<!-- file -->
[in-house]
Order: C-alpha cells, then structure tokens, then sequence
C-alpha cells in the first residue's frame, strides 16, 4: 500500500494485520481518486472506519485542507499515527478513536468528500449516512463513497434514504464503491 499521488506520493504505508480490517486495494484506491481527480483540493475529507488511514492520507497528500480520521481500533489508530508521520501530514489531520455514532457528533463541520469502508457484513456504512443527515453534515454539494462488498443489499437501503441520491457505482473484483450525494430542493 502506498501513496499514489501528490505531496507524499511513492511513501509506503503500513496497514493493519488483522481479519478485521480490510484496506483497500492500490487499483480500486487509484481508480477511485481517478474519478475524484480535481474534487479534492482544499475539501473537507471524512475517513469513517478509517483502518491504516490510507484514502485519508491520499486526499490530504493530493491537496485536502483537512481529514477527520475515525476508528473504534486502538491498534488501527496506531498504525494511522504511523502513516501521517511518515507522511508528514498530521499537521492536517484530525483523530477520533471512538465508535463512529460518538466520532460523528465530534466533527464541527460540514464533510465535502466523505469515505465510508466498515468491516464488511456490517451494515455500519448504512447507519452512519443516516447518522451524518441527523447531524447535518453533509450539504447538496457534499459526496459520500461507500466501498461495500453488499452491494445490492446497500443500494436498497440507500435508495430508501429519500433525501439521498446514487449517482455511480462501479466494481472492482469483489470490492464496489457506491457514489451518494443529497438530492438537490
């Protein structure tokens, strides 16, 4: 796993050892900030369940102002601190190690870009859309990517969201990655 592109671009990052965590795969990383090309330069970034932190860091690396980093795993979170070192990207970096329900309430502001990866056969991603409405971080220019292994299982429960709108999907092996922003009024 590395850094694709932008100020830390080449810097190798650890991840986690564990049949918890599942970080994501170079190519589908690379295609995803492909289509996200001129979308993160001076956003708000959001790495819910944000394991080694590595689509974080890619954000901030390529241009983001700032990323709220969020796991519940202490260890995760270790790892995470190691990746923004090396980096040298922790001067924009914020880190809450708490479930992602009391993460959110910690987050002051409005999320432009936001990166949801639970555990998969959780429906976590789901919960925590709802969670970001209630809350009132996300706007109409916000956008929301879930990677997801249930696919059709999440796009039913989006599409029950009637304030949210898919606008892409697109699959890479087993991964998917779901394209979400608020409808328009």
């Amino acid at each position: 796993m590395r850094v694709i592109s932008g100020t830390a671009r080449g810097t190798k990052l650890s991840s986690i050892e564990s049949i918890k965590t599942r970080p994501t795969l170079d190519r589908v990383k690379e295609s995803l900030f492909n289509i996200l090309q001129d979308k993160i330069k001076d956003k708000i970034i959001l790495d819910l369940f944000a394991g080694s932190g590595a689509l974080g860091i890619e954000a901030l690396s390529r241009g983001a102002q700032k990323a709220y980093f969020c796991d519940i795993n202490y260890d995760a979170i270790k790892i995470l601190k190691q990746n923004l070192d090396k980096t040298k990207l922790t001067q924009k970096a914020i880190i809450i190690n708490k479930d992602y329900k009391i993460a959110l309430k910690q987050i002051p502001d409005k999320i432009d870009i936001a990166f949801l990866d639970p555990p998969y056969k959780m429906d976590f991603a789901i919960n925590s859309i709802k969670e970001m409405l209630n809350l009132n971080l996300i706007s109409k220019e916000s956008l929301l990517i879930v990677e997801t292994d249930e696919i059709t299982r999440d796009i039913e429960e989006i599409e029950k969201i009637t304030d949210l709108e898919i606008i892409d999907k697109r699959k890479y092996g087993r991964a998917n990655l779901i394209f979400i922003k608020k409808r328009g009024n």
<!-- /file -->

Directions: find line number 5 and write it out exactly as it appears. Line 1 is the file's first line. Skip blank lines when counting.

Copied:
């Amino acid at each position: 796993m590395r850094v694709i592109s932008g100020t830390a671009r080449g810097t190798k990052l650890s991840s986690i050892e564990s049949i918890k965590t599942r970080p994501t795969l170079d190519r589908v990383k690379e295609s995803l900030f492909n289509i996200l090309q001129d979308k993160i330069k001076d956003k708000i970034i959001l790495d819910l369940f944000a394991g080694s932190g590595a689509l974080g860091i890619e954000a901030l690396s390529r241009g983001a102002q700032k990323a709220y980093f969020c796991d519940i795993n202490y260890d995760a979170i270790k790892i995470l601190k190691q990746n923004l070192d090396k980096t040298k990207l922790t001067q924009k970096a914020i880190i809450i190690n708490k479930d992602y329900k009391i993460a959110l309430k910690q987050i002051p502001d409005k999320i432009d870009i936001a990166f949801l990866d639970p555990p998969y056969k959780m429906d976590f991603a789901i919960n925590s859309i709802k969670e970001m409405l209630n809350l009132n971080l996300i706007s109409k220019e916000s956008l929301l990517i879930v990677e997801t292994d249930e696919i059709t299982r999440d796009i039913e429960e989006i599409e029950k969201i009637t304030d949210l709108e898919i606008i892409d999907k697109r699959k890479y092996g087993r991964a998917n990655l779901i394209f979400i922003k608020k409808r328009g009024n």